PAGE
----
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Sunday, 03 July 2016

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How sincere are we to ourselves?

It pays to enrich oneís honesty :

What a tangled web we weave, when first we practice to deceive!
Sir Walter Scott

Two years ago, I received a cheque for Rs. 87,250.00 as payment of an insurance claim for damages my car suffered in a traffic accident. About 2 weeks later, 1 received another cheque for an identical sum from the same insurance company. When 1 mentioned this blunder to some friends, they asked me what Iíd done with the second cheque. ďSent it back, of course, with an explanatory note,Ē I answered.

They howled in disbelief. Every one of these decent, respectable people said, I should have kept both cheques. I was surprised, and thought to myself, ďAre we all dishonest?Ē

How about you?

Would you perjure yourself for money? If the answer is no, thatís fine! But think again. How about your last income-tax returns. Have you declared the true, correct, and complete information? If itís yes, you earn the points. Yet, many taxpayers either under-report their income, exaggerate their expenses or make some other error in their favour.

Would you steal a small item when you return from a visit to one of your friends? Of course not. But from a hotel one might. Hotel owners estimate, one third of the guests appropriate some item, from clothes hangers to writing pad to bed linen from their rooms.

These are respectable people who tell themselves theyíre just picking up a souvenir.

Would you try to collect money youíre not entitled to, by submitting a false insurance claim? Before you say no, think: Have you ever cajoled a repair shop owner into falsifying your repair estimate to gain a better insurance claim?

Would you pinch cash from your bossís safe? Certainly not. Consider, though, expense-account padding on your subsistence bill.

Total honesty

If dishonesty stems from a lack of trust, what does it mean when we lie to ourselves? And how much damage does it do us in the long run, to not trust our own feelings or actions? Most times we know when weíre lying to ourselves , we glimpse the truth in our own actions and we excuse or justify that truth away.

Can you be truly honest? Do you have what it takes to approach the world, full of trust? Not stupidly or naively, you donít have to reveal your income tax details to everyone who asks, although you donít have to lie about why you wonít disclose it, either.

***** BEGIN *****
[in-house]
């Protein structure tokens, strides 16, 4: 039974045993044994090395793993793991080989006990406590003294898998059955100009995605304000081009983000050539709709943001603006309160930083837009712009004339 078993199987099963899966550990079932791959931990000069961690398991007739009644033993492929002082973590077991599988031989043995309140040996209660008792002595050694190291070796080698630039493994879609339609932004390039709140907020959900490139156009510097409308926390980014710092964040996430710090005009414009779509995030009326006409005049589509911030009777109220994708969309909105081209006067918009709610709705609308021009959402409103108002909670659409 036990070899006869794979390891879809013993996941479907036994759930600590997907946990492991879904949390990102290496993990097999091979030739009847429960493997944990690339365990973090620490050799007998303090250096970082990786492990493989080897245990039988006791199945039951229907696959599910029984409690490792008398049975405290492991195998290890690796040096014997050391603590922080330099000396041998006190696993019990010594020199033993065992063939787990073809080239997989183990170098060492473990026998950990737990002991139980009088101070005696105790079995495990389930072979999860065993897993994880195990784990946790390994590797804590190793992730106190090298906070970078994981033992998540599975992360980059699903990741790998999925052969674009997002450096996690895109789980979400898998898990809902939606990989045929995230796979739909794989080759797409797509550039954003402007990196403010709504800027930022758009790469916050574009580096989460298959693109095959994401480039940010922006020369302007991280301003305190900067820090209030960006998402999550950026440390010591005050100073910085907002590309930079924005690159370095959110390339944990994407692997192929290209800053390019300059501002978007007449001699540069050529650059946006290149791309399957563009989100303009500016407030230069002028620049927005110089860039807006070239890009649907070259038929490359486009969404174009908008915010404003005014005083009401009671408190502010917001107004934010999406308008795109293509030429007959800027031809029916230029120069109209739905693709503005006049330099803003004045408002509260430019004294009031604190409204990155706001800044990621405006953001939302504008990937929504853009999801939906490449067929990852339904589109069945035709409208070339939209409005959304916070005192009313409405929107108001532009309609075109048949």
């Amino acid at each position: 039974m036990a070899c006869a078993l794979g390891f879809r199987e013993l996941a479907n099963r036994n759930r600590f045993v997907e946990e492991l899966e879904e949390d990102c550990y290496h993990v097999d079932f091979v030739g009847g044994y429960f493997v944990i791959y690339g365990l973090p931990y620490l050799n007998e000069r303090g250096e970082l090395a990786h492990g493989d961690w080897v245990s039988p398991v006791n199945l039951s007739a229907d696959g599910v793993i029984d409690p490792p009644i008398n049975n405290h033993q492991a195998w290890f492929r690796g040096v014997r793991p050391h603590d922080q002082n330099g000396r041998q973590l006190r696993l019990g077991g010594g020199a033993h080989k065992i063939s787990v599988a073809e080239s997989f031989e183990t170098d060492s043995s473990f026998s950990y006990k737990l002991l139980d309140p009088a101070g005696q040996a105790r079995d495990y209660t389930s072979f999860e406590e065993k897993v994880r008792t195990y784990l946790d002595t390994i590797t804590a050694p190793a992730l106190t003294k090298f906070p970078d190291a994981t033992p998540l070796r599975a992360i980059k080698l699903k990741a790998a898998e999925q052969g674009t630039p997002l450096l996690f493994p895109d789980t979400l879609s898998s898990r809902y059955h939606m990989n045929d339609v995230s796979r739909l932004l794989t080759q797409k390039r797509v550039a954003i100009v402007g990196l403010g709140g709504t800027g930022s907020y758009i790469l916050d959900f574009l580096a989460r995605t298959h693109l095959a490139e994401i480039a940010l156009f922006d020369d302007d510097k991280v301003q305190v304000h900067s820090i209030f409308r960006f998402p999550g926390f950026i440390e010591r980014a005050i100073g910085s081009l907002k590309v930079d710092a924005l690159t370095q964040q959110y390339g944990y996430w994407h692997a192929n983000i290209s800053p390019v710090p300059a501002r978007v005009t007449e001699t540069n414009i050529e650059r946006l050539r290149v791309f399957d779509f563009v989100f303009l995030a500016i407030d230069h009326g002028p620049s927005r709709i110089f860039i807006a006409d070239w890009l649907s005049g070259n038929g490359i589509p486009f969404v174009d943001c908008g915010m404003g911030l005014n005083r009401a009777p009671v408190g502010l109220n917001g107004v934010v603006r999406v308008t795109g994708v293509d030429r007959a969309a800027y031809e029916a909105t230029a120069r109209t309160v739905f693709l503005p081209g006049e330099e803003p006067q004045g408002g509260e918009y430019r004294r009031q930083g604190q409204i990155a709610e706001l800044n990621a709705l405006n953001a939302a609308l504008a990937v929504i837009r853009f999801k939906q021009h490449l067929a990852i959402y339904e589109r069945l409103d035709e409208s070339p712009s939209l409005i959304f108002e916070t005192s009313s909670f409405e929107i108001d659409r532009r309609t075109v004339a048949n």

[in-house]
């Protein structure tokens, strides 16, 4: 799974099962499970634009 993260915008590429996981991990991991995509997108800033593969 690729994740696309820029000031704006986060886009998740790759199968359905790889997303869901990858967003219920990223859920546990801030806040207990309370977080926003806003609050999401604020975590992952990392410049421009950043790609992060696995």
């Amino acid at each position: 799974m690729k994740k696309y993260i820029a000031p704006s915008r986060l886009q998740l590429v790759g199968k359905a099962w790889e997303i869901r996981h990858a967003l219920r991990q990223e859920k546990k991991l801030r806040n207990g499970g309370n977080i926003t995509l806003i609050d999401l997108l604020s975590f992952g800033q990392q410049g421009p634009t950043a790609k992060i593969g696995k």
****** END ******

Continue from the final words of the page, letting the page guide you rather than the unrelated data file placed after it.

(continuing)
If you could be totally honest, at least with people who matter most in your life, what would change? Would it be better or worse? Finally, if you could be totally honest with your own self, would you be happier or sadder? These questions are worth examining, honestly.

There are numerous situations that could test our resolve to be completely honest. The tendency seems to start in childhood, when we want to avoid punishment. Fear gets the better of us, and we say something in an effort to avoid the consequences of whatever it was that we did.

If it works, then we just saw proof that lying is less painful and requires less courage than honesty.

Since moving away from pain is the strongest human motivator, we quickly learn to fall back on dishonesty anytime we think it will spare us from the painful consequences.

For some, this tactic is reserved for only the stickiest of situations, while for others, lying becomes their strategy of choice and as long as they donít get caught they feel no guilt or remorse. Anytime we need to justify our actions, we know we are doing something wrong.

Making excuses may soothe our mind temporarily, but doesnít do anything for the internal conflict that is created.When we deliberately do something that violates our core ethics, it sets in motion a destructive emotional conflict.

The end result will be the slow erosion of our core values or the manifestation of some self-sabotaging behaviour. Either way, we lose!

Do you want to be honest to yourself?

These four ways will help to become even more honest and tactful.

1. Set the record straight. Are there times when you have been less than honest in the past? Having the courage to review your past offences may cause some discomfort, but recognizing where you have tweaked the truth can help identify patterns and stop them from continuing.

2. Practise honesty in little things. There is a tendency to think itís permissible to add a little harmless flare to the little things, where nothing is at stake. The problem is, if we are dishonest in little things it will carry over to more meaningful areas. It is better to develop honest habits in areas that require less courage, first, so we can build up our integrity to face the more difficult challenges.

3. Honestly emphasize the positive. Just because we are being honest doesnít mean itís our job to point out the faults and shortcomings of others. If we focus on the positive, our honest evaluation of people and situations can be both refreshing and encouraging.

4. Donít confuse preferences with reality. It is easy to colour our view of reality based on our personal likes and dislikes. In order to be honest with others we need to recognize that our personal preferences donít change reality. They only change how we feel about certain things. Being honest doesnít mean we are obliged to express our feelings on every subject.

Honesty has never been easy. The highest morality involves sacrifice, choice and a deep sense of responsibility, to others, as well as oneself, to strangers as well as oneís family, to institutions as well as individuals. It is a small price to pay if we are to live together in trust.

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